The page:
where c is some element of the universe of discourse. It is not
but must be one for which P(c) is true.
c must be a new name or constant symbol.
What this rule says is that if P holds for some element of the universe, then we can give that element a name such as c (or x, y, a etc). When selecting symbols, one must select them one at a time and must not use a symbol that has already been selected within the same reasoning/proof.
For example, if x P(x) x Q(x) is true, then select a name for P, say c, then for Q, say d. One must NOT select c for Q as well as for P.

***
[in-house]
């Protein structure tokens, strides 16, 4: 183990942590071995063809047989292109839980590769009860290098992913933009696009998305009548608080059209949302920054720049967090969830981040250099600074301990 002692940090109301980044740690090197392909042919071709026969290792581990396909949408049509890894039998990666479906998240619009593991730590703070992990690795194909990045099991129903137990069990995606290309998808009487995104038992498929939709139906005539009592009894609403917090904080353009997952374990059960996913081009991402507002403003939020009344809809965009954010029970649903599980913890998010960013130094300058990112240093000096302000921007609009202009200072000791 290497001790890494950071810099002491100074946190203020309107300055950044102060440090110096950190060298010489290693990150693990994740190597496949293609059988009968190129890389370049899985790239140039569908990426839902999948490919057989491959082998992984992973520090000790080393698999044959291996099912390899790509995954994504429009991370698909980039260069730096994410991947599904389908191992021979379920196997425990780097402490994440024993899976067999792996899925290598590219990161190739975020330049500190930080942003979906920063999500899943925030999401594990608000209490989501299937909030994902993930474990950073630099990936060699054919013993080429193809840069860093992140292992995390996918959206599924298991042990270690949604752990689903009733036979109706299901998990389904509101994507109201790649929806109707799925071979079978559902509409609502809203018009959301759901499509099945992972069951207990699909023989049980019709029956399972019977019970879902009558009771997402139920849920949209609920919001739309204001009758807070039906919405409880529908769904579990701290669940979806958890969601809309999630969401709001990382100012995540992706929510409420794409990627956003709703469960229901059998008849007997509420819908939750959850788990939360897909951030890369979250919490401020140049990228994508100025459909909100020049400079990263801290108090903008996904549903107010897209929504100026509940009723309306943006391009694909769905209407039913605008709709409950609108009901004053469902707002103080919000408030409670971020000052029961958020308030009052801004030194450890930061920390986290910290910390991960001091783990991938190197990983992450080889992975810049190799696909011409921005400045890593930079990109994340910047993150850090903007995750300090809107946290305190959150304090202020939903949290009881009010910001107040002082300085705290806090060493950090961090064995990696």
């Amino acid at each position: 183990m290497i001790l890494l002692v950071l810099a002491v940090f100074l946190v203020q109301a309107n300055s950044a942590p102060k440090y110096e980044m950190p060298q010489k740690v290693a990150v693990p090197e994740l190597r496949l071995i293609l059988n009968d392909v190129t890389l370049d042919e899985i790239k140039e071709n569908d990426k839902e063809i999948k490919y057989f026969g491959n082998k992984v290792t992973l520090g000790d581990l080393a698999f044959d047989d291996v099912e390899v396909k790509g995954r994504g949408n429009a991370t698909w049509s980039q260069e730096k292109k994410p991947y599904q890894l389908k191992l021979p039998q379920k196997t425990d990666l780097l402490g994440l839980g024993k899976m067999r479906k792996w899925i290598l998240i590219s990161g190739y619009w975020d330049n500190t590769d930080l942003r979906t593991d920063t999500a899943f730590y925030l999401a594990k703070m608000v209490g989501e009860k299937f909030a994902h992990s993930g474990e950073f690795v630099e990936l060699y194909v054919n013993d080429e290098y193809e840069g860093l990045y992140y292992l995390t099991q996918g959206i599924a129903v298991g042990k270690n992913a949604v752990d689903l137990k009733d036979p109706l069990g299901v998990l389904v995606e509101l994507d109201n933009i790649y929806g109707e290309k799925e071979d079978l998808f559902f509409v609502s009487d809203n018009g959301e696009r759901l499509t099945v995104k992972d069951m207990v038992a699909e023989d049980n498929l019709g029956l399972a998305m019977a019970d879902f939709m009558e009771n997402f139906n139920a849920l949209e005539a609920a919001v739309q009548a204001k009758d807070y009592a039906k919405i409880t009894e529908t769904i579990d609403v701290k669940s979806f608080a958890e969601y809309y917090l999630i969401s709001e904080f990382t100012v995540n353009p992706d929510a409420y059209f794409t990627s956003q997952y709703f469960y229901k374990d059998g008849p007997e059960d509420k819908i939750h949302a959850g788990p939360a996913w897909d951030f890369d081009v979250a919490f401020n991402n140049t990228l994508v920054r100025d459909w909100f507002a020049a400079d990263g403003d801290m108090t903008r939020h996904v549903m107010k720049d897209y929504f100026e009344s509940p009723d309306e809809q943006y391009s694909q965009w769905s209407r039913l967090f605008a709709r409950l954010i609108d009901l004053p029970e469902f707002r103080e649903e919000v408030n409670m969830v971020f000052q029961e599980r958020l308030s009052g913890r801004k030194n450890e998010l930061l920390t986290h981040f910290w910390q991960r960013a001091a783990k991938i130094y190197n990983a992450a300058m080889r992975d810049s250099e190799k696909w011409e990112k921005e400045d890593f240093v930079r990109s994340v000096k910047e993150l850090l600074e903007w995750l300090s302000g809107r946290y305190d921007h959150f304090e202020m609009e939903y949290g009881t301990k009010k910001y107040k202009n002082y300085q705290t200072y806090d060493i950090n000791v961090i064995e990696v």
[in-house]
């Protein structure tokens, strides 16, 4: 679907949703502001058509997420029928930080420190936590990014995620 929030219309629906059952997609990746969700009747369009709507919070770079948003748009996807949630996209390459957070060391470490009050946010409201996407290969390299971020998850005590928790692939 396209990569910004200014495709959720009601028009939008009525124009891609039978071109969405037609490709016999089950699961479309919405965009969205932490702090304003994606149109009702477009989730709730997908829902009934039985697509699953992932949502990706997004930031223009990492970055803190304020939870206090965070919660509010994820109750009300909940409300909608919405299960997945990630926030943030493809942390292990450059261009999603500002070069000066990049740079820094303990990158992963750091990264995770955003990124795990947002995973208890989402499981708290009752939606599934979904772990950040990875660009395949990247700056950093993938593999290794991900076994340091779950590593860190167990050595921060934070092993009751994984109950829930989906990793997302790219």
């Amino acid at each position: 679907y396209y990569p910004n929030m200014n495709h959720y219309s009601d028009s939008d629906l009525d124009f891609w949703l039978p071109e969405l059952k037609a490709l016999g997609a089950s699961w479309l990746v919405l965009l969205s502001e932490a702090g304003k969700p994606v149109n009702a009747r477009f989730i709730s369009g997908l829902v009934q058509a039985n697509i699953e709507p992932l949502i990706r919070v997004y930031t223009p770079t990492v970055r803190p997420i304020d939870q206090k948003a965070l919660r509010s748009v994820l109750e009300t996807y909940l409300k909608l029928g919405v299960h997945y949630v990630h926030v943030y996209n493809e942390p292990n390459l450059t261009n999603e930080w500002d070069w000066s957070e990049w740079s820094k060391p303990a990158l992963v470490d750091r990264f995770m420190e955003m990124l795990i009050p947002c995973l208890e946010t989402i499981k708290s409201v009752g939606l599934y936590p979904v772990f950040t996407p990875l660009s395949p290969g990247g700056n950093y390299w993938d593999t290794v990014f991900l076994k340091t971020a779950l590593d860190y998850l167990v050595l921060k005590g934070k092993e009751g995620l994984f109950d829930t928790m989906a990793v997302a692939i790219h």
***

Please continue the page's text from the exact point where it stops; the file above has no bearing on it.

Consider the following argument: If you get 95 on the fianl exam for CS 398, then you get an A for the course. Someone, call him/her say c, gets 95 on the final exam. Therefore c gets an A for CS398. This argument uses Existential Instantiation as well as a couple of others as can be seen below.
Let the universe be the set of all people in the world, let N(x) mean that x gets 95 on the final exam of CS398, and let A(x) represent that x gets an A for CS398.
Then the proof proceeds as follows:
|1. x [ N(x) A(x) ]||Hypothesis|
|2. x N(x)||Hypothesis|
|3. N(c)||Existential instantiation on 3.|
|4. N(c) A(c)||Universal instantiation on 1.|
|5. A(c)||Modus ponens on 3 and 4.|